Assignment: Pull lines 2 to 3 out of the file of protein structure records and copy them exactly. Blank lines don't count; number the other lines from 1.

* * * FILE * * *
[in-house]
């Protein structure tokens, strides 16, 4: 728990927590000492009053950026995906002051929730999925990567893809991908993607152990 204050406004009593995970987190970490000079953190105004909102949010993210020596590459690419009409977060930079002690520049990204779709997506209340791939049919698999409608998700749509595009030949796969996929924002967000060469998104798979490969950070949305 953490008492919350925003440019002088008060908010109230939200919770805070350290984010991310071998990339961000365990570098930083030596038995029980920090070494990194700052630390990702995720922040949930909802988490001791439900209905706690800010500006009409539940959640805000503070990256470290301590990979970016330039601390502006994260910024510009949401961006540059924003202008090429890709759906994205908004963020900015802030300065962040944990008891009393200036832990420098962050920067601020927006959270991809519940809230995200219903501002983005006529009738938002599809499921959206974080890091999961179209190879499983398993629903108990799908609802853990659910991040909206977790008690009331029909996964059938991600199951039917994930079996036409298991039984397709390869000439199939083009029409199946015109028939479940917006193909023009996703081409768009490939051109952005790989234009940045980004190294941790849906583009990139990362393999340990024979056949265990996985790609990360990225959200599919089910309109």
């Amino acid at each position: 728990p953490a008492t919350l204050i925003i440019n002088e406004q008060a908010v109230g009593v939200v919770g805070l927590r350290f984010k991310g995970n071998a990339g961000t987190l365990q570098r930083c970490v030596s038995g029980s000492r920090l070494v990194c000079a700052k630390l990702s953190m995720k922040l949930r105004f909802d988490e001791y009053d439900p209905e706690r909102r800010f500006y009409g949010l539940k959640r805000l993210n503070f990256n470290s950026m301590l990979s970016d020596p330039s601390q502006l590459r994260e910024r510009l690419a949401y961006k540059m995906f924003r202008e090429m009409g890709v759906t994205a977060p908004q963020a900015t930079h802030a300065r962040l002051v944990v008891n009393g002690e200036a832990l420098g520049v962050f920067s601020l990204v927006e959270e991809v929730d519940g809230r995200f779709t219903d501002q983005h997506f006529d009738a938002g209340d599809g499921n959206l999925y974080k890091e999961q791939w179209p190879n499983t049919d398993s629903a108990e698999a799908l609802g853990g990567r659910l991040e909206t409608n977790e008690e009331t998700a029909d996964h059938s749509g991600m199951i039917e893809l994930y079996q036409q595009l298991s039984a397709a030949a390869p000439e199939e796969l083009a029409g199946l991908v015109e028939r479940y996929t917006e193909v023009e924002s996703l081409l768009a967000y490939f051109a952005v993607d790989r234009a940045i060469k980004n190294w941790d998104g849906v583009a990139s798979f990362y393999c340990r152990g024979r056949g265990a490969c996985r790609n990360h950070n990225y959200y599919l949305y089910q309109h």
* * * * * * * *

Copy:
């Protein structure tokens, strides 16, 4: 728990927590000492009053950026995906002051929730999925990567893809991908993607152990 204050406004009593995970987190970490000079953190105004909102949010993210020596590459690419009409977060930079002690520049990204779709997506209340791939049919698999409608998700749509595009030949796969996929924002967000060469998104798979490969950070949305 953490008492919350925003440019002088008060908010109230939200919770805070350290984010991310071998990339961000365990570098930083030596038995029980920090070494990194700052630390990702995720922040949930909802988490001791439900209905706690800010500006009409539940959640805000503070990256470290301590990979970016330039601390502006994260910024510009949401961006540059924003202008090429890709759906994205908004963020900015802030300065962040944990008891009393200036832990420098962050920067601020927006959270991809519940809230995200219903501002983005006529009738938002599809499921959206974080890091999961179209190879499983398993629903108990799908609802853990659910991040909206977790008690009331029909996964059938991600199951039917994930079996036409298991039984397709390869000439199939083009029409199946015109028939479940917006193909023009996703081409768009490939051109952005790989234009940045980004190294941790849906583009990139990362393999340990024979056949265990996985790609990360990225959200599919089910309109």
């Amino acid at each position: 728990p953490a008492t919350l204050i925003i440019n002088e406004q008060a908010v109230g009593v939200v919770g805070l927590r350290f984010k991310g995970n071998a990339g961000t987190l365990q570098r930083c970490v030596s038995g029980s000492r920090l070494v990194c000079a700052k630390l990702s953190m995720k922040l949930r105004f909802d988490e001791y009053d439900p209905e706690r909102r800010f500006y009409g949010l539940k959640r805000l993210n503070f990256n470290s950026m301590l990979s970016d020596p330039s601390q502006l590459r994260e910024r510009l690419a949401y961006k540059m995906f924003r202008e090429m009409g890709v759906t994205a977060p908004q963020a900015t930079h802030a300065r962040l002051v944990v008891n009393g002690e200036a832990l420098g520049v962050f920067s601020l990204v927006e959270e991809v929730d519940g809230r995200f779709t219903d501002q983005h997506f006529d009738a938002g209340d599809g499921n959206l999925y974080k890091e999961q791939w179209p190879n499983t049919d398993s629903a108990e698999a799908l609802g853990g990567r659910l991040e909206t409608n977790e008690e009331t998700a029909d996964h059938s749509g991600m199951i039917e893809l994930y079996q036409q595009l298991s039984a397709a030949a390869p000439e199939e796969l083009a029409g199946l991908v015109e028939r479940y996929t917006e193909v023009e924002s996703l081409l768009a967000y490939f051109a952005v993607d790989r234009a940045i060469k980004n190294w941790d998104g849906v583009a990139s798979f990362y393999c340990r152990g024979r056949g265990a490969c996985r790609n990360h950070n990225y959200y599919l949305y089910q309109h």